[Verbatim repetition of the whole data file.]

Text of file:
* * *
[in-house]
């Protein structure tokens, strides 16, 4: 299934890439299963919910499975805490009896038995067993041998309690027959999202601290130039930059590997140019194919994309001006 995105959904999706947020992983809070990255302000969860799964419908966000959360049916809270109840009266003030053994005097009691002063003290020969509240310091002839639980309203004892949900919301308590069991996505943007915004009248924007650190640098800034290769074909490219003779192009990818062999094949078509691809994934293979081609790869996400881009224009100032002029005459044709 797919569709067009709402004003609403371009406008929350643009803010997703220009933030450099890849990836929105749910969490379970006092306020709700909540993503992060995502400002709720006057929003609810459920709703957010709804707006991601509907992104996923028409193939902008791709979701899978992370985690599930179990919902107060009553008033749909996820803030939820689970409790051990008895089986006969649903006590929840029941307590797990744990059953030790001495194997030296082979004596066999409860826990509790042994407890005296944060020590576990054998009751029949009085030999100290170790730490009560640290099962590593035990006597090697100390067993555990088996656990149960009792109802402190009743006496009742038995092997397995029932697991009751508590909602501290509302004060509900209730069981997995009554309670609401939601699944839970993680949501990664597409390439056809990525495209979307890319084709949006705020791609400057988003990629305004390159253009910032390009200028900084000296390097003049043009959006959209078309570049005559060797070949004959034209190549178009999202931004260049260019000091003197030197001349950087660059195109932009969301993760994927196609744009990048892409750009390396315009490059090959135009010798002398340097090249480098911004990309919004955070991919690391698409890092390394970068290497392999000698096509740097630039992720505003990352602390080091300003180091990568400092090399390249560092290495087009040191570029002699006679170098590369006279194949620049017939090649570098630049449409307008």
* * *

[in-house]
């Protein structure tokens, strides 16, 4: 299934890439299963919910499975805490009896038995067993041998309690027959999202601290130039930059590997140019194919994309001006 995105959904999706947020992983809070990255302000969860799964419908966000959360049916809270109840009266003030053994005097009691002063003290020969509240310091002839639980309203004892949900919301308590069991996505943007915004009248924007650190640098800034290769074909490219003779192009990818062999094949078509691809994934293979081609790869996400881009224009100032002029005459044709 797919569709067009709402004003609403371009406008929350643009803010997703220009933030450099890849990836929105749910969490379970006092306020709700909540993503992060995502400002709720006057929003609810459920709703957010709804707006991601509907992104996923028409193939902008791709979701899978992370985690599930179990919902107060009553008033749909996820803030939820689970409790051990008895089986006969649903006590929840029941307590797990744990059953030790001495194997030296082979004596066999409860826990509790042994407890005296944060020590576990054998009751029949009085030999100290170790730490009560640290099962590593035990006597090697100390067993555990088996656990149960009792109802402190009743006496009742038995092997397995029932697991009751508590909602501290509302004060509900209730069981997995009554309670609401939601699944839970993680949501990664597409390439056809990525495209979307890319084709949006705020791609400057988003990629305004390159253009910032390009200028900084000296390097003049043009959006959209078309570049005559060797070949004959034209190549178009999202931004260049260019000091003197030197001349950087660059195109932009969301993760994927196609744009990048892409750009390396315009490059090959135009010798002398340097090249480098911004990309919004955070991919690391698409890092390394970068290497392999000698096509740097630039992720505003990352602390080091300003180091990568400092090399390249560092290495087009040191570029002699006679170098590369006279194949620049017939090649570098630049449409307008």